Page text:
Is it time to consider abolishing the Hardwick Police Department?
As we continue the examination of regional policing, we should at the same time examine what the department actually accomplishes for our communities, and alternative crime prevention programs that might better serve residents.
Anyone who even glances at the police report in the Hardwick Gazette knows that the bulk of our policing resources go to giving out speeding tickets. And if you’ve been the victim of a burglary, you also know there is very little the department can do. You file a complaint, and if you have insurance, you get a check. As a result, the only criminals ever caught are the nefarious speed demons.
Of course, officers are also trained in responding to domestic violence calls. This is probably the most useful, and dangerous, service they perform. Without a local department, victims of domestic violence could wait two hours for the state police to respond.
But are there other, more effective crime prevention strategies? The answer is a strong yes, and even when other options might not currently exist, that doesn’t prevent us for developing our own solutions.
First we have to consider some of the root causes of crime:
Poverty and financial insecurity.
Drug and alcohol abuse.
Few job and educational opportunities.
Histories of family violence.
Even a lack of programs for youth.
We are better prepared to deal with some of these issues than most big cities. Our area schools and communities provide a number of programs so that our children have productive and meaningful, as well as fun, activities. AWARE has developed some important innovations in domestic violence prevention.
And yet we can do more.
So what would Hardwick look like without a police department?
We would be able to invest the money we save into expanded crime prevention programs:
First, provide assistance to families in need for home maintenance and repairs. Require landlords who own buildings along main street or rental housing to adequately maintain their property. Studies have shown that people with pride in their homes and communities are invested in the future. Communities that repair and improve dilapidated buildings and maintain property see a reduction in crime.
Expand after school programs and opportunities throughout the village. Give our kids something to do, places to gather and play. Stimulate their minds and make sure that they are exercising their bodies. Expand programs of educational enrichment and encourage all children to think early about college or career training and prepare. With the money saved from policing, we might even be able to provide assistance to families in need so that local kids can continue their education after high school.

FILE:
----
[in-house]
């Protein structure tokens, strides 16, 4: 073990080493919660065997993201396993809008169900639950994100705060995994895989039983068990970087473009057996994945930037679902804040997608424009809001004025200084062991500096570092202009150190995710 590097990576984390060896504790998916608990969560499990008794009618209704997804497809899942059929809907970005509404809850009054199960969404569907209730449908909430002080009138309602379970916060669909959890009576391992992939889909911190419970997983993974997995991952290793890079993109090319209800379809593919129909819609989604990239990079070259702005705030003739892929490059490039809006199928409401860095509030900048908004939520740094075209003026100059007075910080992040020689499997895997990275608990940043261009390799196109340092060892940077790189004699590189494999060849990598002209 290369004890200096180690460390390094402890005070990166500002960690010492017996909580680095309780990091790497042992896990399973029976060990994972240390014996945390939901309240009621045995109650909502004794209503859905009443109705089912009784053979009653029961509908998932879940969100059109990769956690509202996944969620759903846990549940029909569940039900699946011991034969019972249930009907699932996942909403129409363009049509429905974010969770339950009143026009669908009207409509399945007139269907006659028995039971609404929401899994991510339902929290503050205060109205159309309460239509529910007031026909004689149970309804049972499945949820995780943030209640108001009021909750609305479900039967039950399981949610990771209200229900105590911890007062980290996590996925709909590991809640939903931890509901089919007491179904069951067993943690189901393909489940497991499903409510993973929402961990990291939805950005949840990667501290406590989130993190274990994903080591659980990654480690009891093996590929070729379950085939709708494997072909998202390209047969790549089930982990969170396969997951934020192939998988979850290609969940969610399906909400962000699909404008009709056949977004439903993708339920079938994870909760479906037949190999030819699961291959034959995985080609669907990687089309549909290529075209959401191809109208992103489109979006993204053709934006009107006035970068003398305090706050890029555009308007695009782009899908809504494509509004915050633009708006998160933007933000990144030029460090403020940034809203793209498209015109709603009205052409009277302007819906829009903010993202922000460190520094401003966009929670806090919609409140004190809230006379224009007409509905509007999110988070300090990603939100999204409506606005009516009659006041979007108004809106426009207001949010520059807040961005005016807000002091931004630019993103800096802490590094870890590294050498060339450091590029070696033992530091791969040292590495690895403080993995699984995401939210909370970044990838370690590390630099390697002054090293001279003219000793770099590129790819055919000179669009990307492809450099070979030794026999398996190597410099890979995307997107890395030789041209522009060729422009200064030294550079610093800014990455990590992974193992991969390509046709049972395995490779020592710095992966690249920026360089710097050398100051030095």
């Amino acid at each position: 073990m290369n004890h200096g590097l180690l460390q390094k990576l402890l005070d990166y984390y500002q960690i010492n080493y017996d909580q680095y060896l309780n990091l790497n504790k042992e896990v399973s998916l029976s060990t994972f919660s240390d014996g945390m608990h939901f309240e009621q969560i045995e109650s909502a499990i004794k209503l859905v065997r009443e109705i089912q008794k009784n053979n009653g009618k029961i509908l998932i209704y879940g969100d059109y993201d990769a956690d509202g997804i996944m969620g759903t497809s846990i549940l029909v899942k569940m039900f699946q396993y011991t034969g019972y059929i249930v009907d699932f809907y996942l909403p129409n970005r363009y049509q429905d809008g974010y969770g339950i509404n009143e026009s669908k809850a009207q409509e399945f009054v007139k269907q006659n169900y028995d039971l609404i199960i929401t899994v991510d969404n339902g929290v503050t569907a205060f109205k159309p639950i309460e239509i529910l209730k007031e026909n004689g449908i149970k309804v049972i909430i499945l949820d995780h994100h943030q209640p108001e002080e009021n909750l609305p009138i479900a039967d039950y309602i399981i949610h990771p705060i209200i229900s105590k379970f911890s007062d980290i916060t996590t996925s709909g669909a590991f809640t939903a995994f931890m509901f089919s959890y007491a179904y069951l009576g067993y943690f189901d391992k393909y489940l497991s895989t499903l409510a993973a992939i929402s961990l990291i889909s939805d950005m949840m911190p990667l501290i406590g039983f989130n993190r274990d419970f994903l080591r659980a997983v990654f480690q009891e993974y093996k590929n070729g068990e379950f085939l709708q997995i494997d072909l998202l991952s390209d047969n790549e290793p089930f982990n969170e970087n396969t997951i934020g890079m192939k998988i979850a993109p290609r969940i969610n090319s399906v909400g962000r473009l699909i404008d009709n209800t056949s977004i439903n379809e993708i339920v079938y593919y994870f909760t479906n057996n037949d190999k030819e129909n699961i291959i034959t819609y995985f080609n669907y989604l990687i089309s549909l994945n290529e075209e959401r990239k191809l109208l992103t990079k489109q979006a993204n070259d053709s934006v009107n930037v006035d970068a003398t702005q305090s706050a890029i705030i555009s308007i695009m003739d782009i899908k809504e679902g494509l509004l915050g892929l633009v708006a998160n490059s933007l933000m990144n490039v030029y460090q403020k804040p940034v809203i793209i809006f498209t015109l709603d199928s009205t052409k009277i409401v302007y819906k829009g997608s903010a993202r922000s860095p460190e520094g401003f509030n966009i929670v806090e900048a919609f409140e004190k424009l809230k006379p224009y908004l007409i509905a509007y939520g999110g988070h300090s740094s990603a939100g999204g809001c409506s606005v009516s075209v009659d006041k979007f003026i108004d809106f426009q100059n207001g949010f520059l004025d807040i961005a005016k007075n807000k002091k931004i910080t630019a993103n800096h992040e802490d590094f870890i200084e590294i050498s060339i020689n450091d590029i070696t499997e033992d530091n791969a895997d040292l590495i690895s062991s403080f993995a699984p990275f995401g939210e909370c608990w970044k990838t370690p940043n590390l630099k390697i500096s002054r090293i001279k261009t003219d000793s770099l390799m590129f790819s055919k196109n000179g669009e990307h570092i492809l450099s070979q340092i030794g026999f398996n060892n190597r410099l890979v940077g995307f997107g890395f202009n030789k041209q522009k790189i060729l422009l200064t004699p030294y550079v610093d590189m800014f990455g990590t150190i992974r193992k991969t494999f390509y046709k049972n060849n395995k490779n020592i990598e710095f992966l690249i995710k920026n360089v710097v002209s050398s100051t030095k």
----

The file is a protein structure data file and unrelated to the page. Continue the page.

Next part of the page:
Develop mandatory local drug and domestic violence prevention programs in the schools. We can do more to reduce crime and violence by educating our children. Good programs actually work. By reducing drug use, we can reduce drug related crimes like burglary and drunk driving. By teaching young women what to do in violent relationships and teaching young men to respect women, we can end the cycle of violence.
Develop truly innovative programs to respond to domestic violence. These are dangerous situations, and need an immediate response from well-trained personnel. By working with experts such as AWARE, it seems obvious that Hardwick could develop a response system that will become the envy of rural communities. Since we rely on trained volunteers for many emergency services, one possibility would be to expand their training or develop a team of deputized volunteers who would be available to respond, provide assistance to victims, and intercede until state police arrive.
Develop real community-based crime prevention. Instead of a police department, we need a constable. When was the last time an local officer came to your door and asked if you’ve had any problems in the last year? When was the last time you even thought about talking with an officer? A constable with the responsibility to introduce himself or herself to all residents, to work with our kids and teach them about the law, to coordinate drug, alcohol, and violence prevention programs, to facilitate assistance to families in need – such a person would do more to prevent crime and make our community a better place than our current officers and squad cars. The constable could coordinate our “first response” volunteers for situations of domestic violence, work with troubled residents at risk, and secure state, federal, and private resources for crime prevention and community development.
Maybe residents feel more comfortable with an established police force. Even if that is the case, we are not prevented from examining all the options we might be able to pursue, from regional policing to transforming what we mean by law enfocement. Is it time to abolish the Hardwick Police Department? Maybe not. But it is time to consider its abolition and what crime prevention programs we could build in its place.